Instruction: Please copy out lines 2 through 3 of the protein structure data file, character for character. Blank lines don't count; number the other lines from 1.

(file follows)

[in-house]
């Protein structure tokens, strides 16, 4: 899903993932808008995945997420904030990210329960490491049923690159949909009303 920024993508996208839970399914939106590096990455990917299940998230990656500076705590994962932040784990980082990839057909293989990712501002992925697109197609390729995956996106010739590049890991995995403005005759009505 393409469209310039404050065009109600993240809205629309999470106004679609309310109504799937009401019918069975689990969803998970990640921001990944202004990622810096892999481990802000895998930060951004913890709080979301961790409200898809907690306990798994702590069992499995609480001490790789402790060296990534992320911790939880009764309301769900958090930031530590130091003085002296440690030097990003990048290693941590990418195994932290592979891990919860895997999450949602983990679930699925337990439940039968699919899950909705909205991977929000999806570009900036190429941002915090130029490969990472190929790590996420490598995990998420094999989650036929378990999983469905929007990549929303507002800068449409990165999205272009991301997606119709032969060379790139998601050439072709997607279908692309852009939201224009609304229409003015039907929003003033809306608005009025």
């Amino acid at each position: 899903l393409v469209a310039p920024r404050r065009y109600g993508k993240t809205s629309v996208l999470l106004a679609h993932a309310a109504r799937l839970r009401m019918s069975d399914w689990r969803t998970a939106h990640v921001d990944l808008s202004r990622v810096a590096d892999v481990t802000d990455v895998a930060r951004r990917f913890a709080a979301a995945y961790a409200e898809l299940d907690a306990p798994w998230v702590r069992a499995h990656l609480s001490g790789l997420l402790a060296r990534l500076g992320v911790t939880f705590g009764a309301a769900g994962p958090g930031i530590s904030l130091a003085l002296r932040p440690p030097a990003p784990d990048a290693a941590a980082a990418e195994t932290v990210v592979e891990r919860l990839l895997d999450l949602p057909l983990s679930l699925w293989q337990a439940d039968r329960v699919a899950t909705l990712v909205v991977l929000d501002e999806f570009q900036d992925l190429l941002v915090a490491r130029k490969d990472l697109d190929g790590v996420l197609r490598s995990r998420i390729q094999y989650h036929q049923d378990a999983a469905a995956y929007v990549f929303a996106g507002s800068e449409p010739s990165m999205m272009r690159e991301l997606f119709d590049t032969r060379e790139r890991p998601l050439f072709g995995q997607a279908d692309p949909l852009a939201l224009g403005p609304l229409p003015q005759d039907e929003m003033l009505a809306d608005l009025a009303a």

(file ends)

């Protein structure tokens, strides 16, 4: 899903993932808008995945997420904030990210329960490491049923690159949909009303 920024993508996208839970399914939106590096990455990917299940998230990656500076705590994962932040784990980082990839057909293989990712501002992925697109197609390729995956996106010739590049890991995995403005005759009505 393409469209310039404050065009109600993240809205629309999470106004679609309310109504799937009401019918069975689990969803998970990640921001990944202004990622810096892999481990802000895998930060951004913890709080979301961790409200898809907690306990798994702590069992499995609480001490790789402790060296990534992320911790939880009764309301769900958090930031530590130091003085002296440690030097990003990048290693941590990418195994932290592979891990919860895997999450949602983990679930699925337990439940039968699919899950909705909205991977929000999806570009900036190429941002915090130029490969990472190929790590996420490598995990998420094999989650036929378990999983469905929007990549929303507002800068449409990165999205272009991301997606119709032969060379790139998601050439072709997607279908692309852009939201224009609304229409003015039907929003003033809306608005009025």
């Amino acid at each position: 899903l393409v469209a310039p920024r404050r065009y109600g993508k993240t809205s629309v996208l999470l106004a679609h993932a309310a109504r799937l839970r009401m019918s069975d399914w689990r969803t998970a939106h990640v921001d990944l808008s202004r990622v810096a590096d892999v481990t802000d990455v895998a930060r951004r990917f913890a709080a979301a995945y961790a409200e898809l299940d907690a306990p798994w998230v702590r069992a499995h990656l609480s001490g790789l997420l402790a060296r990534l500076g992320v911790t939880f705590g009764a309301a769900g994962p958090g930031i530590s904030l130091a003085l002296r932040p440690p030097a990003p784990d990048a290693a941590a980082a990418e195994t932290v990210v592979e891990r919860l990839l895997d999450l949602p057909l983990s679930l699925w293989q337990a439940d039968r329960v699919a899950t909705l990712v909205v991977l929000d501002e999806f570009q900036d992925l190429l941002v915090a490491r130029k490969d990472l697109d190929g790590v996420l197609r490598s995990r998420i390729q094999y989650h036929q049923d378990a999983a469905a995956y929007v990549f929303a996106g507002s800068e449409p010739s990165m999205m272009r690159e991301l997606f119709d590049t032969r060379e790139r890991p998601l050439f072709g995995q997607a279908d692309p949909l852009a939201l224009g403005p609304l229409p003015q005759d039907e929003m003033l009505a809306d608005l009025a009303a």